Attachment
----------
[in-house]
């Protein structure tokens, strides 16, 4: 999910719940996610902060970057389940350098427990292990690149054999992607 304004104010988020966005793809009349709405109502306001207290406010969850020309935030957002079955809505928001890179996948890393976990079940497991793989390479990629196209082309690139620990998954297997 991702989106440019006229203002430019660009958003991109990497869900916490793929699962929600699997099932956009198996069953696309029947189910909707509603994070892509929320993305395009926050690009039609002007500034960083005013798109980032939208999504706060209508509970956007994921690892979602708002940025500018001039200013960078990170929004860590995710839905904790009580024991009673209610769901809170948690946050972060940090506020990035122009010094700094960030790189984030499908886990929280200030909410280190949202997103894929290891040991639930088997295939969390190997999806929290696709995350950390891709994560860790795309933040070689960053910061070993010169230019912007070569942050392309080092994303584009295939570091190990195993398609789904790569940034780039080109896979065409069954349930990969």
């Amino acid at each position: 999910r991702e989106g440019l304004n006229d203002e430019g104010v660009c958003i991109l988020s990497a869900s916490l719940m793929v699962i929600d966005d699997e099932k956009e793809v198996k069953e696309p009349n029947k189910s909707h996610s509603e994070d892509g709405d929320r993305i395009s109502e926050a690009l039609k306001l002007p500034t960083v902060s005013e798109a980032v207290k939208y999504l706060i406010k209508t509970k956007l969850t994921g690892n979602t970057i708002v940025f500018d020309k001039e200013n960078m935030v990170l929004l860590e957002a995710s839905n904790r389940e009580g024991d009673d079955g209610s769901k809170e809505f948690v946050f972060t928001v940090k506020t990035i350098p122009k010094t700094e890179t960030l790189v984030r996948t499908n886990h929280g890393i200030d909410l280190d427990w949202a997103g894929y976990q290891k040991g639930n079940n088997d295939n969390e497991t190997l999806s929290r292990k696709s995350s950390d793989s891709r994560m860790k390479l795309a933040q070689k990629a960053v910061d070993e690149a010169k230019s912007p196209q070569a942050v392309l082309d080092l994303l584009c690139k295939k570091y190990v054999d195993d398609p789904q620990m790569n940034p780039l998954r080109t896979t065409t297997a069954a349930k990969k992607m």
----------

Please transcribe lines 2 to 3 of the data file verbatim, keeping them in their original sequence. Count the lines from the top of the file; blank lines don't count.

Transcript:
């Protein structure tokens, strides 16, 4: 999910719940996610902060970057389940350098427990292990690149054999992607 304004104010988020966005793809009349709405109502306001207290406010969850020309935030957002079955809505928001890179996948890393976990079940497991793989390479990629196209082309690139620990998954297997 991702989106440019006229203002430019660009958003991109990497869900916490793929699962929600699997099932956009198996069953696309029947189910909707509603994070892509929320993305395009926050690009039609002007500034960083005013798109980032939208999504706060209508509970956007994921690892979602708002940025500018001039200013960078990170929004860590995710839905904790009580024991009673209610769901809170948690946050972060940090506020990035122009010094700094960030790189984030499908886990929280200030909410280190949202997103894929290891040991639930088997295939969390190997999806929290696709995350950390891709994560860790795309933040070689960053910061070993010169230019912007070569942050392309080092994303584009295939570091190990195993398609789904790569940034780039080109896979065409069954349930990969």
């Amino acid at each position: 999910r991702e989106g440019l304004n006229d203002e430019g104010v660009c958003i991109l988020s990497a869900s916490l719940m793929v699962i929600d966005d699997e099932k956009e793809v198996k069953e696309p009349n029947k189910s909707h996610s509603e994070d892509g709405d929320r993305i395009s109502e926050a690009l039609k306001l002007p500034t960083v902060s005013e798109a980032v207290k939208y999504l706060i406010k209508t509970k956007l969850t994921g690892n979602t970057i708002v940025f500018d020309k001039e200013n960078m935030v990170l929004l860590e957002a995710s839905n904790r389940e009580g024991d009673d079955g209610s769901k809170e809505f948690v946050f972060t928001v940090k506020t990035i350098p122009k010094t700094e890179t960030l790189v984030r996948t499908n886990h929280g890393i200030d909410l280190d427990w949202a997103g894929y976990q290891k040991g639930n079940n088997d295939n969390e497991t190997l999806s929290r292990k696709s995350s950390d793989s891709r994560m860790k390479l795309a933040q070689k990629a960053v910061d070993e690149a010169k230019s912007p196209q070569a942050v392309l082309d080092l994303l584009c690139k295939k570091y190990v054999d195993d398609p789904q620990m790569n940034p780039l998954r080109t896979t065409t297997a069954a349930k990969k992607m």